donderdag 8 december 2011

No longer to be poisoned by civilization he flees... to become lost in the wild

“Two years he walks the Earth. No phone, no pool, no pets, no cigarettes. Ultimate freedom. An extremist. An aesthetic voyager whose home is the road. Escaped from Atlanta. Thou shalt not return, 'cause "the West is the best." And now after two rambling years comes the final and greatest adventure. The climactic battle to kill the false being within and victoriously conclude the spiritual revolution. Ten days and nights of freight trains and hitchhiking bring him to the great white north. No longer to be poisoned by civilization he flees, and walks alone upon the land to become lost in the wild.” - Christopher McCandless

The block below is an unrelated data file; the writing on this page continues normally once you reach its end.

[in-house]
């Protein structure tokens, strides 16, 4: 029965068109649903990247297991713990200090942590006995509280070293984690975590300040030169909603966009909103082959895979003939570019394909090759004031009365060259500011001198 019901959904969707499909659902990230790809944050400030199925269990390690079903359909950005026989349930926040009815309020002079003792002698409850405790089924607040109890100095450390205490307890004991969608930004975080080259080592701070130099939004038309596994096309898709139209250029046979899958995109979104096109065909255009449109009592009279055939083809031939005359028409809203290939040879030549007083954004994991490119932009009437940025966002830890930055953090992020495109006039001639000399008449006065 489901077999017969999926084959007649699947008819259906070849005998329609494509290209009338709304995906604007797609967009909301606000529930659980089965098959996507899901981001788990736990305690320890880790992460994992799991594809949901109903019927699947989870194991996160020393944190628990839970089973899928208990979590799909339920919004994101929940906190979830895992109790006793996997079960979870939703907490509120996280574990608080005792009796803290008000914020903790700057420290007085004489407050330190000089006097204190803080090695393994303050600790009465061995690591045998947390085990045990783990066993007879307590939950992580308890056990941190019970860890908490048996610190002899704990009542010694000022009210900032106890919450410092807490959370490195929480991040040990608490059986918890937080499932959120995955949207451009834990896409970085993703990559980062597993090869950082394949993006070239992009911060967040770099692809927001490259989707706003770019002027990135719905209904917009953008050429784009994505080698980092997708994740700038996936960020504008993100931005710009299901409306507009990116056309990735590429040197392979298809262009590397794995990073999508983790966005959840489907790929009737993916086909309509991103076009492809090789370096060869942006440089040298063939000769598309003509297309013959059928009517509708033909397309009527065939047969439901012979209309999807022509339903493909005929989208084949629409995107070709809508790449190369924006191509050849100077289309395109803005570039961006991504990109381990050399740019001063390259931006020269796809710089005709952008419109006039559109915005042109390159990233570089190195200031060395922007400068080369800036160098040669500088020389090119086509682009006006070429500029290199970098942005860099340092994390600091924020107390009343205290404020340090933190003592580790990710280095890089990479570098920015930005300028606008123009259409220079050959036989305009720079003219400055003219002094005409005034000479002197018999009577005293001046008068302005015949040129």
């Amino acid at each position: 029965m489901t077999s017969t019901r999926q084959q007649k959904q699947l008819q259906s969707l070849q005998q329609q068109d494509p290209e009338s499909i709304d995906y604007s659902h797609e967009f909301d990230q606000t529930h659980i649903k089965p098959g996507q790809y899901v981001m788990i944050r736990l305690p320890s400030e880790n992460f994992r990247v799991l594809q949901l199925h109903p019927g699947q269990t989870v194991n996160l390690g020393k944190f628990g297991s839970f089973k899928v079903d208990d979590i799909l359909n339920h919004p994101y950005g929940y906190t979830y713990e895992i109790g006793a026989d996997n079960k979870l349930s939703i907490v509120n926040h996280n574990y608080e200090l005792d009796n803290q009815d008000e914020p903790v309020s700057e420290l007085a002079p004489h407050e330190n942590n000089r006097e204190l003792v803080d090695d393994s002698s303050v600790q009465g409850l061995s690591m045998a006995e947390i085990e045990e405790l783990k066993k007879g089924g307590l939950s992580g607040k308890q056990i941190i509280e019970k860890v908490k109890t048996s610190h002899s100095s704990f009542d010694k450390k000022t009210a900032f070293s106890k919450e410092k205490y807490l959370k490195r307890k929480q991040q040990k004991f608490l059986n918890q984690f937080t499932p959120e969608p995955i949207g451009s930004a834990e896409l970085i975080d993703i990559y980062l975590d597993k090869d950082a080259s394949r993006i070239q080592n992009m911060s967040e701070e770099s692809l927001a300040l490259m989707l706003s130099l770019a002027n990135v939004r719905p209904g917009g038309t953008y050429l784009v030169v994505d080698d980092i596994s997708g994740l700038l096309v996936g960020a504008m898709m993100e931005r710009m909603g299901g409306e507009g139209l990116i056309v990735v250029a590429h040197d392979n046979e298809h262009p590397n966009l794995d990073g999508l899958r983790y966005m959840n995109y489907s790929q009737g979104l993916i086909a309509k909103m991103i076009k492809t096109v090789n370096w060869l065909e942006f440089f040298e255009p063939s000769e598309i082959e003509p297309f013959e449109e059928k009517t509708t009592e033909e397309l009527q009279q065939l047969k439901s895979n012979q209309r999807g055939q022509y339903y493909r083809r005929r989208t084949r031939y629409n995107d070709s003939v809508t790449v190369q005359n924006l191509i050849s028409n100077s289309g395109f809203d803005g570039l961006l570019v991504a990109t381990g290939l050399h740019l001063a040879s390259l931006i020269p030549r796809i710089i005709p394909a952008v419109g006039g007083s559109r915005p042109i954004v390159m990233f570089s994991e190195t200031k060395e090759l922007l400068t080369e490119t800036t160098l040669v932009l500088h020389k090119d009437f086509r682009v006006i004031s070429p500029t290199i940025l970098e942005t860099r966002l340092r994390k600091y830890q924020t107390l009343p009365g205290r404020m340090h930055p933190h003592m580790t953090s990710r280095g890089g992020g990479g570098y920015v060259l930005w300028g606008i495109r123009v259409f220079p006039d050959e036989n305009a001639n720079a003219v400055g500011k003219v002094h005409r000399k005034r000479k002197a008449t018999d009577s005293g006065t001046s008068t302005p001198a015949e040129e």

The thing that most annoyed me about Jon Krakauer's book 'Into the Wild' about Chris McCandless failed attempt to become a self-barbarized hunter-gatherer in the Alaska wild is that it is structured like a Discovery Documentary: small chapters, small episodes, dramatized reconstructions in mute colours, talking heads against dark backgrounds, everything in focus to catch a grimace or, even better, a tear. However McCandless is the Robinson Crusoe of our times, the Dharma Bum of contemporary romanticism: the lone genius returning to nature with a wild food plant guide in his backpack, willing to live off the landscape. Defoe portrays Crusoe as someone who conquers nature by strict discipline and hard work, McCandless seemed to worked from the premiss that nature would feed him if he behaved correct towards it. The thing that killed him (he famished) was that he relied on book learning instead of first going through the needed education of place: apprenticing with the people who live(d) out there in the wild: native American, Eskimo people, trappers, etc. It's the old thing: individualism versus communalism. 

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